India Travel Ban Raised Questions about Australian Citizenship
When the second wave of COVID-19 hit India in full force on 27th April, the Australian Government decided to stop all direct flights from India to Australia. And when concern arose that people were able to travel to Australia from India by transiting in a third country, Health Minister Greg Hunt published a “determination” to impose a temporary travel ban to Australia on any person who had been in India in the past 14 days.
Photograph by Sritam Das
Any person who breached such imposition may face up to $66,600 in fine or five years’ imprisonment, or both.
The travel ban was imposed under the emergency powers conferred by the Biosecurity Act 2015 (Cth) on the Federal Health Minister, the same emergency powers used to justify the nationwide lockdown in early 2020. The travel ban was the first time that Australia would criminalise citizens for re-entering their home country, arguably breaching the Common Law right of return. This raised the question of whether the Federal Parliament can constitutionally allow a Minister to impose such a ban and if so, whether the Biosecurity Act met the necessary requirements to justify the Minister’s action.
Although there was no time to fully consider the questions above, the travel ban did give rise to a Federal Court challenge in Newman v Minister for Health and Aged Care  FCA 517, in which Justice Thawley dismissed (in part). The case involved 73-year-old Gary Newman, an Australian who had been in India since March 2020.
Newman’s challenge raised three questions for the Court to consider:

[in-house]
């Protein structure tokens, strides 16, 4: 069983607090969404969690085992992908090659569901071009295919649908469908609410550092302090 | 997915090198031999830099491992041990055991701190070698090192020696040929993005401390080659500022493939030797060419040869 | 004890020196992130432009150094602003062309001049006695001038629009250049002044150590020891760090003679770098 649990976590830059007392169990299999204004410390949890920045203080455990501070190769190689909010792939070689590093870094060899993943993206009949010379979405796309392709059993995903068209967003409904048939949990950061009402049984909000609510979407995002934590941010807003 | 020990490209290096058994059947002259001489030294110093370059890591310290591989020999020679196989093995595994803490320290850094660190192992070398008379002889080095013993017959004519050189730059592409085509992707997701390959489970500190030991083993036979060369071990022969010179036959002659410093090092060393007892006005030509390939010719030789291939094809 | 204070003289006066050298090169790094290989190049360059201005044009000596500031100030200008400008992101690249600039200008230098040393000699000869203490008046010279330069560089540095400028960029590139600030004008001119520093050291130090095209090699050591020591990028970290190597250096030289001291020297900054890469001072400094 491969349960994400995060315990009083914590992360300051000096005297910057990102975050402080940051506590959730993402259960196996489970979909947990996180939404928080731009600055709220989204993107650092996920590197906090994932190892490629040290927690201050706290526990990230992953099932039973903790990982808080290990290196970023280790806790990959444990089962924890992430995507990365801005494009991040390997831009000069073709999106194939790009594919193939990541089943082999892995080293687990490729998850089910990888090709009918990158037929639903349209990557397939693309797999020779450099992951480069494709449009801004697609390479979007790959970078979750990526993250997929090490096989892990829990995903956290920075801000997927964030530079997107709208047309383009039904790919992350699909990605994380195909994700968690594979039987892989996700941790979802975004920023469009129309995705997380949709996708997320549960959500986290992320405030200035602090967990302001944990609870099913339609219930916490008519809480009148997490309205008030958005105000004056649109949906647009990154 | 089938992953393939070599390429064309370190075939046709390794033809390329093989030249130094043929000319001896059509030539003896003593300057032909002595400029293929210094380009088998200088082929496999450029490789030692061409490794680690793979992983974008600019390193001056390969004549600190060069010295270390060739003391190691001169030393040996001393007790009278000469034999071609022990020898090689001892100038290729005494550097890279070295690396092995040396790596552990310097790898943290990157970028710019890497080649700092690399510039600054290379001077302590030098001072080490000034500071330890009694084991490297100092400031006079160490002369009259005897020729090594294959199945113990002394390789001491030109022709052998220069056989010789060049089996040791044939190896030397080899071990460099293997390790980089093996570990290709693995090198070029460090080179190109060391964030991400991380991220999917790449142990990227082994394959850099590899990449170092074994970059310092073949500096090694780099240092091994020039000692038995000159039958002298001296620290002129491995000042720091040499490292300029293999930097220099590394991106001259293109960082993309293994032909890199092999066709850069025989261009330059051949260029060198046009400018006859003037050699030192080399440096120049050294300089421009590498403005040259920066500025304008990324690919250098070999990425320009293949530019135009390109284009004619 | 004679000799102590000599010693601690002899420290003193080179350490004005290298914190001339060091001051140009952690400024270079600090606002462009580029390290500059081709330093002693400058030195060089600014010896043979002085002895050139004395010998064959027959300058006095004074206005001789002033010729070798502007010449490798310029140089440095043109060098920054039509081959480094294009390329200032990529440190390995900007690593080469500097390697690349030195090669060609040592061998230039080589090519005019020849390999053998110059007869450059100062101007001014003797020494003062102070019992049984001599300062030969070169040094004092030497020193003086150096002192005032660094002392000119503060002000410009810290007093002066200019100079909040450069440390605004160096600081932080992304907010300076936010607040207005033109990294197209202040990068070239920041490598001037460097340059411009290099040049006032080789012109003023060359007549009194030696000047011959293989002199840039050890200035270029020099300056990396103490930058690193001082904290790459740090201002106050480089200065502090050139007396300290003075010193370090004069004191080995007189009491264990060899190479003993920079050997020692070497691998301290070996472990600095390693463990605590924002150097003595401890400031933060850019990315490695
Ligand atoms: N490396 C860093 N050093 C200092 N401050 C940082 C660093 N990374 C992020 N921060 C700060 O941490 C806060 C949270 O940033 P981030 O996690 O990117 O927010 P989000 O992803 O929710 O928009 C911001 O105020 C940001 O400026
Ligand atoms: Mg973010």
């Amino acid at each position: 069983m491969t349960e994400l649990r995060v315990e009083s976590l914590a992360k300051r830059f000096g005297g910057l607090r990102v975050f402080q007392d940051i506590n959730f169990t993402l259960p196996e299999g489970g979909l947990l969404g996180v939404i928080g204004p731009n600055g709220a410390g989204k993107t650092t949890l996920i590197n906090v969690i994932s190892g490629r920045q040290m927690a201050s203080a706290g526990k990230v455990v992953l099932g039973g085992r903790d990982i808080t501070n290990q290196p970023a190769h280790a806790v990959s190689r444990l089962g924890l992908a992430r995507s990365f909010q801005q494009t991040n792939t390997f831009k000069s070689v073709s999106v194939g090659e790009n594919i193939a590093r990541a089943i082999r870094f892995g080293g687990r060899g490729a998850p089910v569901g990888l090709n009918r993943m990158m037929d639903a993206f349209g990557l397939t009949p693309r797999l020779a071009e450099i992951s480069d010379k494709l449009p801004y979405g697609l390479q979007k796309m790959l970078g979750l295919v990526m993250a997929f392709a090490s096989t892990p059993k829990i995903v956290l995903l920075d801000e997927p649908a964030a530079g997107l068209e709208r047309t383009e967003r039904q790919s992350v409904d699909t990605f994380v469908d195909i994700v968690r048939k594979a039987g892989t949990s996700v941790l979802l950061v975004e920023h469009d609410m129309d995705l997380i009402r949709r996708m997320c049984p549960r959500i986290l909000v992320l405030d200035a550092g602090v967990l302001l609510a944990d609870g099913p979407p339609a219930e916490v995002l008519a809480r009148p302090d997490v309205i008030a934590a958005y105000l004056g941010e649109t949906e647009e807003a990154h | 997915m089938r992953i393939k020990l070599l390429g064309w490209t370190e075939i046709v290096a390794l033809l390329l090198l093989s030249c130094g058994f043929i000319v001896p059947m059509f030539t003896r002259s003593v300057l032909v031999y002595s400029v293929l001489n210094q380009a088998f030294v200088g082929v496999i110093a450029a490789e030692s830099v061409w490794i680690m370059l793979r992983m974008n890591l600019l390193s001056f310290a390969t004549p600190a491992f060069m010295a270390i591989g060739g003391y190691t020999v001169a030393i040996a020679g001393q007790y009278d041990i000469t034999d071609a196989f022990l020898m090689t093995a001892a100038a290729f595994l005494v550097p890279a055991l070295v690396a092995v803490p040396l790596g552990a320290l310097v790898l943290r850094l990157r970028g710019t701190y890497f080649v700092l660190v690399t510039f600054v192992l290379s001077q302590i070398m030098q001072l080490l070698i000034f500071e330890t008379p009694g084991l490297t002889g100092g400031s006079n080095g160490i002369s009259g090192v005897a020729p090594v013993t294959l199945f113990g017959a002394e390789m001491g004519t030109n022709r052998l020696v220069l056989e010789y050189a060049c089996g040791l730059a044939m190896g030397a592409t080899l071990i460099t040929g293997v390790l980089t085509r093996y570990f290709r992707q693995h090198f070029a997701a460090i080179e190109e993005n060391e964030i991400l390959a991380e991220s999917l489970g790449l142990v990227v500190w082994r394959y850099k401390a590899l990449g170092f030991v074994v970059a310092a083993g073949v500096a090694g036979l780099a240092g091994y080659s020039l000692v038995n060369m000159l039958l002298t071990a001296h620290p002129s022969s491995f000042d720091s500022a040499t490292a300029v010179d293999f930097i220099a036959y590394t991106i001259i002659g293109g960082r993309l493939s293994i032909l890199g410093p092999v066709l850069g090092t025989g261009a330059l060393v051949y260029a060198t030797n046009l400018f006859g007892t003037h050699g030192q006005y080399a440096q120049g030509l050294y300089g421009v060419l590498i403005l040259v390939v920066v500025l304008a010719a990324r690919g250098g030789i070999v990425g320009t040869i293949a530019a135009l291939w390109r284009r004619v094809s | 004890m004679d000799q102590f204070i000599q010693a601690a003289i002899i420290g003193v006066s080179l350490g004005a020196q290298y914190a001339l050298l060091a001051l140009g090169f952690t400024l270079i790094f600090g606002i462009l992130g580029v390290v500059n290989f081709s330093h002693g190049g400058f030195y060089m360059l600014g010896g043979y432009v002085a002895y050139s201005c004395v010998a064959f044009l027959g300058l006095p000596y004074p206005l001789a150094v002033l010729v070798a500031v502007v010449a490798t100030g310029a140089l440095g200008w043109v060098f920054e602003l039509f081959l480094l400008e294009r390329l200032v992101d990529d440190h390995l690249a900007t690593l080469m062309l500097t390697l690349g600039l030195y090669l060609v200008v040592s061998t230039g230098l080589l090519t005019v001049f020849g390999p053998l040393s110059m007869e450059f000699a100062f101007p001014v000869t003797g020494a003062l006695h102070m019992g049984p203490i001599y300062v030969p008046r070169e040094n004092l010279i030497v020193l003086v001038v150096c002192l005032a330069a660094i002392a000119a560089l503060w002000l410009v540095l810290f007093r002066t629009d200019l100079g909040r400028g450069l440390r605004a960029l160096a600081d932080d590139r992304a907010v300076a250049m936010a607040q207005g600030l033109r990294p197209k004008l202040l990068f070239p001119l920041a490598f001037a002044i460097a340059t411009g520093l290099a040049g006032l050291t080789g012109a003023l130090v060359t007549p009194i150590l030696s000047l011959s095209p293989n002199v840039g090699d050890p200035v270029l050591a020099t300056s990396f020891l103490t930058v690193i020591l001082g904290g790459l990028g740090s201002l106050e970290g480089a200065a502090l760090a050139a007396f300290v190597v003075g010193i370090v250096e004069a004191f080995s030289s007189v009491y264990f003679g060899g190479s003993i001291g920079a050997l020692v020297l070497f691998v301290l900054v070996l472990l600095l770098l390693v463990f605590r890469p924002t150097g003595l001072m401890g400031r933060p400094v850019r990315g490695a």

Was the imposition of travel ban on Australians returning home within the scope of the emergency powers conferred by the Biosecurity Act on Minister Hunt?
Was there a constitutional head of power supporting the provisions of the Biosecurity Act which conferred the aforementioned powers?
Was it constitutional for Parliament to authorise a Minister to ban citizens from re-entering Australia in these circumstances?
Thawley J dismissed Newman’s various arguments, essentially answering the first question with a “yes”. With Newman’s challenge on 5th May and the travel ban due to be lifted on 14th, there was insufficient time to litigate Newman’s second and third points.
Constitutional lawyer Dr Sangeetha Pillai concludes that Newman’s case demonstrates that without a bill of rights, fundamental rights attached to Australian citizenship can be easily displaced by statute. Should a bill of rights be present, questions regarding citizens’ right of entry/return could have been considered alongside administrative law questions.